In the small Haitian community of Paul, where community members are building their first permanent school structure, I met an incredibly inspiring 19-year-old man, Benjude Premier. He and I sifted sand to be mixed with cement and water for the skilled labor team to plaster the walls; an exciting part of the school-construction process. The rough structure starts to look more polished and the community members get a glimpse of what will be the most beautiful building for miles. To my surprise, Benjude spoke some English. He was incredibly eager to practice. He told me he had to walk long distances to school, but was very happy that the younger children in the community would not have to make that same long trek. I also learned that Benjude is a poet and uses a pen name, Carbon Steele. His poem about education, and is translated from Haitian Creole to English below.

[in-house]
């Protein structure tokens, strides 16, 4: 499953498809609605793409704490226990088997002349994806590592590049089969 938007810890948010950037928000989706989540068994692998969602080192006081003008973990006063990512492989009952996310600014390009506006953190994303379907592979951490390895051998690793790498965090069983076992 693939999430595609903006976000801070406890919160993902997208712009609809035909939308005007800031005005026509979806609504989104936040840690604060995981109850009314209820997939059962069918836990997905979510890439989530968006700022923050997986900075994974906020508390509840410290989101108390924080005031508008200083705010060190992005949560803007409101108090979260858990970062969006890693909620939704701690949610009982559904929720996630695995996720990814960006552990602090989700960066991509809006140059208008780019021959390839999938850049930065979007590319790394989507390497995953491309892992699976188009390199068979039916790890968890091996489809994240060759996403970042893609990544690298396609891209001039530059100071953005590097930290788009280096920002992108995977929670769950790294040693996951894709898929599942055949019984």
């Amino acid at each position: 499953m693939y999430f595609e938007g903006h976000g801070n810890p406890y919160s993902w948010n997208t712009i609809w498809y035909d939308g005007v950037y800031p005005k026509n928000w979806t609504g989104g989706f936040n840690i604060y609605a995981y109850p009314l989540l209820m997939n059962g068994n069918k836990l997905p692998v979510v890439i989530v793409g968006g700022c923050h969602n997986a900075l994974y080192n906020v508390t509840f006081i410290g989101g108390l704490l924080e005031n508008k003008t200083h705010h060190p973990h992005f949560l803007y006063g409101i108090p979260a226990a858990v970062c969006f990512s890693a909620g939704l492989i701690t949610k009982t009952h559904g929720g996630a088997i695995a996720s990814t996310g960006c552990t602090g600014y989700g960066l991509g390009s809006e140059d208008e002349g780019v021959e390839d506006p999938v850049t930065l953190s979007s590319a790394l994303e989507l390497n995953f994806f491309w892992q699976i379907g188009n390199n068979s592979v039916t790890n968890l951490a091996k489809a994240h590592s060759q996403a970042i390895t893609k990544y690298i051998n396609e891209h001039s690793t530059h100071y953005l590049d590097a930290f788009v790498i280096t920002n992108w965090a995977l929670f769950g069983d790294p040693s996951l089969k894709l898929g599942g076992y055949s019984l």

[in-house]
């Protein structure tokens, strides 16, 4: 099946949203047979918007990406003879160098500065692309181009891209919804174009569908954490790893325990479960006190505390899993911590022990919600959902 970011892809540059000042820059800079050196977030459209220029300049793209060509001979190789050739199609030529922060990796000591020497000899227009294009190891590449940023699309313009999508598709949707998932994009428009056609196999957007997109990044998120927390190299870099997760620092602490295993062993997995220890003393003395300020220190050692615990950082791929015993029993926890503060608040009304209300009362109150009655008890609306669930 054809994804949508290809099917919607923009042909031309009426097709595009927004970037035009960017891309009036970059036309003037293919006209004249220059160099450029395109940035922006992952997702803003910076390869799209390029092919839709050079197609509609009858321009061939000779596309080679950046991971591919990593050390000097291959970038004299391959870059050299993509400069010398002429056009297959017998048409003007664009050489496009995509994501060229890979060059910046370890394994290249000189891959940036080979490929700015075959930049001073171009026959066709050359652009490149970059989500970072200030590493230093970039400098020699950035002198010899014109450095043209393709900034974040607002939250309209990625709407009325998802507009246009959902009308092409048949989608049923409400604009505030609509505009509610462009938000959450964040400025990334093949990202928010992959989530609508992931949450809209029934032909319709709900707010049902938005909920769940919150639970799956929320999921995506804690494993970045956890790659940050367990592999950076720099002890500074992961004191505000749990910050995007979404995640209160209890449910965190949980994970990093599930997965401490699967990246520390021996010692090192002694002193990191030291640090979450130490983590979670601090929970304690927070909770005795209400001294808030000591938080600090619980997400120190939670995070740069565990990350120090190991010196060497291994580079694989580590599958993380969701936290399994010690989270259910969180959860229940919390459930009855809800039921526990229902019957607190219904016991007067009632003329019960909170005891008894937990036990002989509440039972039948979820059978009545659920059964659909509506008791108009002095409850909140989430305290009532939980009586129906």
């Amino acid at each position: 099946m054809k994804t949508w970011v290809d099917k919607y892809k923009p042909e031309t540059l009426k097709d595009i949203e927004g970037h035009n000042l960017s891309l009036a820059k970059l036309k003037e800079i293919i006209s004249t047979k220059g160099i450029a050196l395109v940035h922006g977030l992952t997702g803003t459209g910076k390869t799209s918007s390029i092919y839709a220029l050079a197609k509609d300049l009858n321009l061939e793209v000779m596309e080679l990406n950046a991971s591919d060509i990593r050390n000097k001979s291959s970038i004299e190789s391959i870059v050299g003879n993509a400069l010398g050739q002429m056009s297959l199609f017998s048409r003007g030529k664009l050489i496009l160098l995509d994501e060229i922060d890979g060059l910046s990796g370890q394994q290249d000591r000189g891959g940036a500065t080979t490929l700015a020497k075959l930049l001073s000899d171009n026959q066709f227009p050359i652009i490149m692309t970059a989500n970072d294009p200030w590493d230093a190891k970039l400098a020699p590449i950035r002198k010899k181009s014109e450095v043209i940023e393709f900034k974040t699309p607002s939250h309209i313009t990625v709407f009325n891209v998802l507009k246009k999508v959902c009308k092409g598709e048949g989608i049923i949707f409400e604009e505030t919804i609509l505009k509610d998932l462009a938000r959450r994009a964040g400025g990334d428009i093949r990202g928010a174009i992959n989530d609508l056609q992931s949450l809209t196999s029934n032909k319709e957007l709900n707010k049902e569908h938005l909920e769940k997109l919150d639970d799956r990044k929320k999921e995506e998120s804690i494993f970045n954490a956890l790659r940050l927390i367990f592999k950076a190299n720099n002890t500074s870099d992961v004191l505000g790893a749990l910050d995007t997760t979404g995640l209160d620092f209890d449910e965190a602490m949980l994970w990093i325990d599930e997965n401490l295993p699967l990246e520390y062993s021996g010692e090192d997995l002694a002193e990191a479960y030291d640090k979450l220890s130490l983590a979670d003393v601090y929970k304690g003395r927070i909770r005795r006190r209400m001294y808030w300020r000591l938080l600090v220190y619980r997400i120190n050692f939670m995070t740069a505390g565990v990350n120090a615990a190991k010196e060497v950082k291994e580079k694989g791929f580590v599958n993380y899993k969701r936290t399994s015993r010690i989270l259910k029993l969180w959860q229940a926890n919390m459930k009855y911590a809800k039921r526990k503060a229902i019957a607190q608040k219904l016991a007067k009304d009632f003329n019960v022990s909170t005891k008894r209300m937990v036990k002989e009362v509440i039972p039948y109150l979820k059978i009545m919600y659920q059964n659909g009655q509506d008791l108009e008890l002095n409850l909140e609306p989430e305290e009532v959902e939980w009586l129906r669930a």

Our Weapon by Benjude “Carbon Steele” Premier I want to talk about an important weapon, In every nation, It is a cornerstone I mean education! Let me make a reflection About it! When I was a child My mother sent me to school In Mrs. Kasayol’s school. She taught me how to write and read Creole. I became useful in my neighborhood I am allowed to sit in every table Education plays a big role. When I become an adult I think better than before I become another person. Because of education I can cross any border I can break any gate. Now I am in the middle of a pile of shade tree leaves I am writing without complaining I am saying, “Viva Education” In every nation!
Posted August 1, 2012 in News by buildOn